The Patapsco Guards Infantry, Maryland Volunteers, and Independent Company of Volunteers

Organized at Ellicotts Mills, Maryland 25 Sept. 1861

This is the script for a local cable television program
produced by the Howard County Genealogical Society
under a grant from the Howard County, Maryland government.
There is also a volunteer reenactor Patapsco Guard group.
Click here for more infomation about Ellicott City .

Introduction to the Patapsco Guard

When the Civil War began, it was the individual states and not the Federal government that recruited the men and organized the individual regiments. When this task was completed, the regiments were mustered into Federal service.

A company consisted of about 100 men, usually from the same town or rural area. Only one infantry unit from the state of Maryland began and ended its career as an independent company --the Patapsco Guards.

Recruiting began in mid-September, 1861 in Ellicotts Mills (now Ellicott City), the county seat of Howard County and an important station on the main line of the Baltimore and Ohio Railroad. Through the course of the war, they moved from there to Harpers Ferry (now West Virginia); York, PA; Gettysburg, PA; Harrisburg, PA; and Chambersburg, PA.

The company was mustered out on October 17, 1865, at Chambersburg, PA.

Why would a young Howard County man in 1861 choose to join a small, local unit like the Patapsco Volunteer Guards, anyway?

For one thing, volunteering was the right thing to do. The majority of soldiers in both the Union and Confederate armies were volunteers, not draftees, and usually their allegiance was to their own state. For another, the outbreak of war disrupted trade in border states like Maryland, throwing many out of work.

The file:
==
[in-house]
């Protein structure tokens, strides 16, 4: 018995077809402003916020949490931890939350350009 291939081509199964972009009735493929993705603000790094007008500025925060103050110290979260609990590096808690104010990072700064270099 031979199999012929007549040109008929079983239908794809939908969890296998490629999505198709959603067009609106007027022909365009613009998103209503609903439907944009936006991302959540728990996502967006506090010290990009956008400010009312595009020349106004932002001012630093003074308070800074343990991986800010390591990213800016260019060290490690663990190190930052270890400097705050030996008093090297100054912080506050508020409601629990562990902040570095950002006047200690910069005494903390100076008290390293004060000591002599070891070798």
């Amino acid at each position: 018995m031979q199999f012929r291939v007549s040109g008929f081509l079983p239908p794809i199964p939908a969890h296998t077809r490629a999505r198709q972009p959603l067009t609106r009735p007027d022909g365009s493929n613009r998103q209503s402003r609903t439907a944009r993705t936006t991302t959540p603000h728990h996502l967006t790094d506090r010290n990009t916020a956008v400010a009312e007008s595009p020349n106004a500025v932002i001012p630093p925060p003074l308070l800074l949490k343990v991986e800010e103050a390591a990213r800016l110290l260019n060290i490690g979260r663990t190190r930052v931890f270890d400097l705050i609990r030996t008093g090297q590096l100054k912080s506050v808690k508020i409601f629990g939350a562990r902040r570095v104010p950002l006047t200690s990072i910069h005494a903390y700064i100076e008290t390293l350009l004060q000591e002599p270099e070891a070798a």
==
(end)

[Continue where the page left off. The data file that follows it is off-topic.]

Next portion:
Besides this, a young man could find good reasons to join a local unit. A primary reason was that he could serve along with his brothers, other relatives, friends, and neighbors.

A second reason is that local units could usually elect at least some of their own officers. Occasionally they voted in a popular local nincompoop, but sometimes this element of democracy was satisfying to the troops.

Another advantage to local units was that despite being officially under state jurisdiction, in reality they had considerable leeway in selecting their own uniforms, drills, and regulations. they could run their own show.

Besides all this, the uniquely complicated political situation in Maryland left many local people divided in their sympathies. Few were eager for war, yet Maryland surrounded the nation's capital and stood in the path of any fighting to come. In 1860 only 9 percent of Marylanders had voted for either Lincoln or Douglas. By September of 1861, Union General Benjamin Butler was imprisoning Maryland politicians who were considered pro-South, while Southern sympathizers were burning down railroad bridges.

In that September, Captain Thomas McGowan had a persuasive enlistment argument for Howard County men. He proposed a local guard unit to protect Ellicotts Mills and the local railroad lines. This was nothing new. There had been a town guard in Ellicotts Mills in the 1840s, and older citizens could recall the local militia who served in the War of 1812. Captain McGowan also promised recruits that this unit would avoid combat and be near home to help out with their families. What is amazing is that he actually managed to fulfill these promises to some extent.

A Patapsco Guard for whom we do have a personal story is one of the younger soldiers, Hezekiah Weeks. In 1862, Hezekiah Weeks was a 19-year-old blacksmith from Roxbury Mills in western Howard County. After his father died in a train accident, Hezekiah, his widowed mother and five sisters moved from Cooksville to the mills to find work. He enlisted in the Patapsco Guards at Ellicotts Mills on January 1, 1862, after talking with Captain McGowan. McGowan assured him that the Guard would probably be stationed in Ellicotts Mills to protect the train line along the Patapsco. Thinking that this would be his best chance to stay near the family, Weeks enlisted in the Patapsco Guards on January 1, 1862.

photo of H.Weeks

Click on photo for larger image.

Regimental Reports for the Patapsco Guard